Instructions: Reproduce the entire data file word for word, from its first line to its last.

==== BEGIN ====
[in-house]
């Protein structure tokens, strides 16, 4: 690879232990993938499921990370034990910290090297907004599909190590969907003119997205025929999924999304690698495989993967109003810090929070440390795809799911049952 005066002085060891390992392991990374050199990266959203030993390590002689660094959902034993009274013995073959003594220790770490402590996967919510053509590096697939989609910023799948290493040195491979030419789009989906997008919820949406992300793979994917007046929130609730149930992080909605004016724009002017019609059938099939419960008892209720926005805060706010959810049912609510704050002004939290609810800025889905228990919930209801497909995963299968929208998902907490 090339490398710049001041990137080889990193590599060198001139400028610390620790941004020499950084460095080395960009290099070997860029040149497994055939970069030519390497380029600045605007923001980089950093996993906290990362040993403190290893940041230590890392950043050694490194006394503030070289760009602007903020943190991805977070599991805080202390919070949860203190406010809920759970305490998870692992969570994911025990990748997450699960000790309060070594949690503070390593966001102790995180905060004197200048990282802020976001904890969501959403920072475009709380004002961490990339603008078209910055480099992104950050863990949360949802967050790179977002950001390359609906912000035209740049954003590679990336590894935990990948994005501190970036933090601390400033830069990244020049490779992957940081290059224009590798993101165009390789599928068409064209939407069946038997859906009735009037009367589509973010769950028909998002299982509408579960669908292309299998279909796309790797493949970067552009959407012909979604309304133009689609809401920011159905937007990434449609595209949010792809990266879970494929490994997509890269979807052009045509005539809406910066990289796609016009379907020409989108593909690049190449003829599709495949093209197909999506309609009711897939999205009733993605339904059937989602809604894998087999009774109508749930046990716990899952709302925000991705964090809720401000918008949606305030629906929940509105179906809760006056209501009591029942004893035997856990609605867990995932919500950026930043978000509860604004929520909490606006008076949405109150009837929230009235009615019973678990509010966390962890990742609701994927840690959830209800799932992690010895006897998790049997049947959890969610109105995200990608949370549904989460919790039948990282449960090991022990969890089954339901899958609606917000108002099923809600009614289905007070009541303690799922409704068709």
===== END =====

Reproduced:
[in-house]
């Protein structure tokens, strides 16, 4: 690879232990993938499921990370034990910290090297907004599909190590969907003119997205025929999924999304690698495989993967109003810090929070440390795809799911049952 005066002085060891390992392991990374050199990266959203030993390590002689660094959902034993009274013995073959003594220790770490402590996967919510053509590096697939989609910023799948290493040195491979030419789009989906997008919820949406992300793979994917007046929130609730149930992080909605004016724009002017019609059938099939419960008892209720926005805060706010959810049912609510704050002004939290609810800025889905228990919930209801497909995963299968929208998902907490 090339490398710049001041990137080889990193590599060198001139400028610390620790941004020499950084460095080395960009290099070997860029040149497994055939970069030519390497380029600045605007923001980089950093996993906290990362040993403190290893940041230590890392950043050694490194006394503030070289760009602007903020943190991805977070599991805080202390919070949860203190406010809920759970305490998870692992969570994911025990990748997450699960000790309060070594949690503070390593966001102790995180905060004197200048990282802020976001904890969501959403920072475009709380004002961490990339603008078209910055480099992104950050863990949360949802967050790179977002950001390359609906912000035209740049954003590679990336590894935990990948994005501190970036933090601390400033830069990244020049490779992957940081290059224009590798993101165009390789599928068409064209939407069946038997859906009735009037009367589509973010769950028909998002299982509408579960669908292309299998279909796309790797493949970067552009959407012909979604309304133009689609809401920011159905937007990434449609595209949010792809990266879970494929490994997509890269979807052009045509005539809406910066990289796609016009379907020409989108593909690049190449003829599709495949093209197909999506309609009711897939999205009733993605339904059937989602809604894998087999009774109508749930046990716990899952709302925000991705964090809720401000918008949606305030629906929940509105179906809760006056209501009591029942004893035997856990609605867990995932919500950026930043978000509860604004929520909490606006008076949405109150009837929230009235009615019973678990509010966390962890990742609701994927840690959830209800799932992690010895006897998790049997049947959890969610109105995200990608949370549904989460919790039948990282449960090991022990969890089954339901899958609606917000108002099923809600009614289905007070009541303690799922409704068709």